Now I have to remind myself not to ask her if she wants to go for a ride when I have a short errand to run.
She loved running with HWSNBN and her husband Monte, chasing deer and squirrels and swimming in the lake to chase sticks. Now HWSNBN can’t bring himself to run, and I don’t want to go to our annual vacation spot on Madeline Island and be faced with her beach, and the shuffleboard court where she got married.
She tolerated all my foster dogs, puppies to seniors, bigs and littles, chill and maniacs. She taught them how to dog — when to back off on play, to respect boundaries, to beg, steal and pester delivery men for treats.
Now I don’t want to foster without her help.
OK: let’s hear it. How she was “just” a dog. Not gonna say it? Good.
What else — “she lived a good life.” Yes, that is true. But we were sure she had more life to live. I had planned to have a life-sized picture of her made for Singer Girl to take to college. The lakes are just now thawing out. Time for her to drag us down the street, ripping the leash from our hands as she bee-lined for the water. The brewery’s dog-friendly patio is calling. This was the summer I would finally take her to Minnehaha falls.
She gave us so much. Don’t get me wrong: she wasn’t the sweet, loveable cuddle bug so many pets are. She was honestly kind of an imperious bitch. We often said she was a human who lost a bet in a past life — if she’d had thumbs, she’d have stolen the car keys, picked up Monte, and hit every drive through in town.
Every State Fair we’d say “man, Penny would love this” as we looked at all the food so carelessly carried and dropped. This year’s State Fair will be the first one without Singer Girl, and without Penny.
I think that’s one of the things that makes this so hard. I didn’t really worry about my empty nest that much — but now it’s more than empty. It’ll be hollow.
Will we get another dog? Maybe? Some days I think no. I can’t imagine getting another dog that my kids won’t really know. The dogs are weirdly like book ends: we had our first, Sam, before we had babies. Then Penny was our woofer world for 11 years, leaving us just when the kids will. Our next one will have to bring us full circle I guess: dog after the kids.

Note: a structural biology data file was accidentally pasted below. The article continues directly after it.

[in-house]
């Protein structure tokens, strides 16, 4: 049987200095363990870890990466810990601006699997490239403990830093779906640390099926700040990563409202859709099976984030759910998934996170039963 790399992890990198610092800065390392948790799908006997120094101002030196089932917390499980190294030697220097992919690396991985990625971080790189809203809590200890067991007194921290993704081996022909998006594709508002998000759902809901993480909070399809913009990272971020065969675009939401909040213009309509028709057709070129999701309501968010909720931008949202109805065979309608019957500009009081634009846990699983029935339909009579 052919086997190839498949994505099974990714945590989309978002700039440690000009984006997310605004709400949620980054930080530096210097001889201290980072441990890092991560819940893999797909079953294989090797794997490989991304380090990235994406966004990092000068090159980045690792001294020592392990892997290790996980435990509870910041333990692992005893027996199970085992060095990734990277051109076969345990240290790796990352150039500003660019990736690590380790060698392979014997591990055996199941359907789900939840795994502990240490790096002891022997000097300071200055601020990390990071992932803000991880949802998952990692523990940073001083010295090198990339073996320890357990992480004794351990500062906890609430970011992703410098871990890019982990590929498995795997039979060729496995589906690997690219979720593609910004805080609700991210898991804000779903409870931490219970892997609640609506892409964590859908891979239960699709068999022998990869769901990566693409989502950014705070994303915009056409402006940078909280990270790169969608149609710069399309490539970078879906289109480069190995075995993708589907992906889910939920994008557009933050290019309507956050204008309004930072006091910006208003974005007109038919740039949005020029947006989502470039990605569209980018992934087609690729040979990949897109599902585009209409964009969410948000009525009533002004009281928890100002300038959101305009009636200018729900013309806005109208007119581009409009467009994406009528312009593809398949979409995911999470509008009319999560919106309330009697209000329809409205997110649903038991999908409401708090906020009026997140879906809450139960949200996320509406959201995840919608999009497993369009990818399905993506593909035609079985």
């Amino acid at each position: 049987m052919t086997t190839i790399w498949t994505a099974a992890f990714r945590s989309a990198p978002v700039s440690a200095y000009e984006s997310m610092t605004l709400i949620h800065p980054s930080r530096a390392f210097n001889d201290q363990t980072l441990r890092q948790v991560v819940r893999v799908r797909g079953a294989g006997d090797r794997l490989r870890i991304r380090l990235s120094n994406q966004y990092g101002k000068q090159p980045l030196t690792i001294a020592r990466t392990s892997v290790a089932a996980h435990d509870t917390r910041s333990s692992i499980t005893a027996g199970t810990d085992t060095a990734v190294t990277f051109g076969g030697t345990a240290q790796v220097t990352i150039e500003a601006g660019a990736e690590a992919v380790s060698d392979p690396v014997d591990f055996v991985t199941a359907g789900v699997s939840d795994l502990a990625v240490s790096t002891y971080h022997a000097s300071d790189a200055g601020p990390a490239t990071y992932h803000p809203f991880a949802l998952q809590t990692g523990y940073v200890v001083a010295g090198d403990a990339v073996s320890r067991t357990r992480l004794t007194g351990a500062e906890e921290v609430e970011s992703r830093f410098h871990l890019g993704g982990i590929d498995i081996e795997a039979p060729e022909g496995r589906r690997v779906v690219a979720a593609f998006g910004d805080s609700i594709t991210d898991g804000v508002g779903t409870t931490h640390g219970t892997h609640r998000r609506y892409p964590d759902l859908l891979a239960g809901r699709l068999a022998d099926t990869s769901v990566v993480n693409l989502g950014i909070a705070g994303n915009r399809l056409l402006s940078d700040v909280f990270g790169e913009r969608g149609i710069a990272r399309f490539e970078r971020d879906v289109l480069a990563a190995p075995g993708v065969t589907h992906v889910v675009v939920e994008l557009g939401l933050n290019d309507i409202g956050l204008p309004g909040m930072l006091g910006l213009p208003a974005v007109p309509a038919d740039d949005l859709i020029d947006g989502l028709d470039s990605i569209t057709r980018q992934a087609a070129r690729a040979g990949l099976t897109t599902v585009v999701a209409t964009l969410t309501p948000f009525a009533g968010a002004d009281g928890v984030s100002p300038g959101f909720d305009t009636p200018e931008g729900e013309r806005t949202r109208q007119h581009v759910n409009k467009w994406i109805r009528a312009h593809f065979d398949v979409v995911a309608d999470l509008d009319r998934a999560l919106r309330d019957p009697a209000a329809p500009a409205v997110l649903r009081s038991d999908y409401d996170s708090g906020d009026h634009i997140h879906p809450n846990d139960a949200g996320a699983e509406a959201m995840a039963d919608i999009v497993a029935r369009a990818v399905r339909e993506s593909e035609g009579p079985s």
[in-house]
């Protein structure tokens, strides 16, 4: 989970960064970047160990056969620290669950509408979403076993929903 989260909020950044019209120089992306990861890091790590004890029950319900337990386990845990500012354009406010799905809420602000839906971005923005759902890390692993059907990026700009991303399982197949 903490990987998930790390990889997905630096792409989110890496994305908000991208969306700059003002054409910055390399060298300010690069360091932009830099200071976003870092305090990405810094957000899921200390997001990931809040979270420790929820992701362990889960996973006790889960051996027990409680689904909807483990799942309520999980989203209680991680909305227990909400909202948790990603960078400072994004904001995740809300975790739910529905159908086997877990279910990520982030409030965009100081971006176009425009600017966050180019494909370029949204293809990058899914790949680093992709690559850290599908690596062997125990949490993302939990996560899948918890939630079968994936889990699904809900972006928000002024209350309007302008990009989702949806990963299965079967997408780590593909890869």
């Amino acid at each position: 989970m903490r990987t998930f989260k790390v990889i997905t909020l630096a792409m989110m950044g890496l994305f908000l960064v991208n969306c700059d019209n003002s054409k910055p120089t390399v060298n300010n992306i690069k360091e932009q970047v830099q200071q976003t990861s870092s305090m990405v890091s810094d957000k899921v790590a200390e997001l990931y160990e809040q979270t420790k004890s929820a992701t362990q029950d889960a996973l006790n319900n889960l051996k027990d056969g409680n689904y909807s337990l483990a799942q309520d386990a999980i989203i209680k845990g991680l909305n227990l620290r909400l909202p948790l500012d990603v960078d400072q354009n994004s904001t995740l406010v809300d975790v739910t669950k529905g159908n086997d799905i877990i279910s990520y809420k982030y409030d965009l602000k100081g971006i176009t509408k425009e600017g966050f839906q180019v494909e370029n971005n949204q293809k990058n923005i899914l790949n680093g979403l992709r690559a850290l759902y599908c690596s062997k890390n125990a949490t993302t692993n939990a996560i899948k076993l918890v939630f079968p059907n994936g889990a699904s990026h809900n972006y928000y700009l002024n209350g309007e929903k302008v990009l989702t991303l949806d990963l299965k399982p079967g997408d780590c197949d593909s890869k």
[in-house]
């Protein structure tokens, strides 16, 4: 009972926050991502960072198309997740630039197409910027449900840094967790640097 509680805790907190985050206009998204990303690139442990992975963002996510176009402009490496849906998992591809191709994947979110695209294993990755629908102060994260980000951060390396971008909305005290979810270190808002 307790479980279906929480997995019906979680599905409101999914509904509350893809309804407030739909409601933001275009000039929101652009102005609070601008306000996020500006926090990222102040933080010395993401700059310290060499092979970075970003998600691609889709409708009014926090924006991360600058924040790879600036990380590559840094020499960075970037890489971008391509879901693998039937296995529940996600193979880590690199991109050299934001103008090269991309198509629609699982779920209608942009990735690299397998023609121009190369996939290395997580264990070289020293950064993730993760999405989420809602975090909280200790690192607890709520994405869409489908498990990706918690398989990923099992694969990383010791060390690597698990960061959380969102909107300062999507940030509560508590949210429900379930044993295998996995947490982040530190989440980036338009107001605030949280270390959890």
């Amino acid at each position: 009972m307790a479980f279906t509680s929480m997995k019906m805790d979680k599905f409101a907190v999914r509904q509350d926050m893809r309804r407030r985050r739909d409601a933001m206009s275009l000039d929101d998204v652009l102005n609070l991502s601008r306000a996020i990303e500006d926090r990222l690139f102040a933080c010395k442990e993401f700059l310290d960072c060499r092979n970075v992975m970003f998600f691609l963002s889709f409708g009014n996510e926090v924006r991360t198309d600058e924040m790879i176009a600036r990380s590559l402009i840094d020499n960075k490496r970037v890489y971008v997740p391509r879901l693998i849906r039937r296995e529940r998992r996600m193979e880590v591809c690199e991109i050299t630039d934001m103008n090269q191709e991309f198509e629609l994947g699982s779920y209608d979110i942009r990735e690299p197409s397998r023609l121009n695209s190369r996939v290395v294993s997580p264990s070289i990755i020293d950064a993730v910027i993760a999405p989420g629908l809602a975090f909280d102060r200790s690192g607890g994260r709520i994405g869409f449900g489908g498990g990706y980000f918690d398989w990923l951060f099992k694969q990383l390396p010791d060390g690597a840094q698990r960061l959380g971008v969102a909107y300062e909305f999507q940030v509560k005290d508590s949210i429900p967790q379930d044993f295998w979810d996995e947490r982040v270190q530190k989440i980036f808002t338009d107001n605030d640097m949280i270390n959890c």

But the other night we talked a little bit about it. Would we get one? When? I know we won’t foster until July for a number of reasons — that was decided before Penny died. Now I am afraid we will fall desperately in love with the first foster we have, bereft and eager to fill that furry void. HWSNBN says no, that won’t happen.
He also said he’d never own a doodle.
So there’s that.
For now, Penny sits in a box, next to her collar, a photo and the paw print from the vet. When Sailor Boy comes home on leave, we’ll save some quiet time to say goodbye with the kids. Then we will do it again in her favorite place n the world, Madeline Island. When we got about 45 minutes away from the ferry, she’d start perking up in the car. Straining forward to see out the window, eager to win the “who’s going to see the lake first?” game. She adored the ferry. We’ll take her to the shuffleboard court where she and Monte were married. We’ll find a stick and throw it. We’ll remember every time we got tired of doing that, and swear we’d do anything to have her demand we throw it again.
I’ll always love you Penny.
Time to kennel up.
80s Hair Metal
Making people laugh
Hearing babies laugh
People with differing opinions listening to each other, respecting those differences and learning from them
The way my son now wants to go to theater with me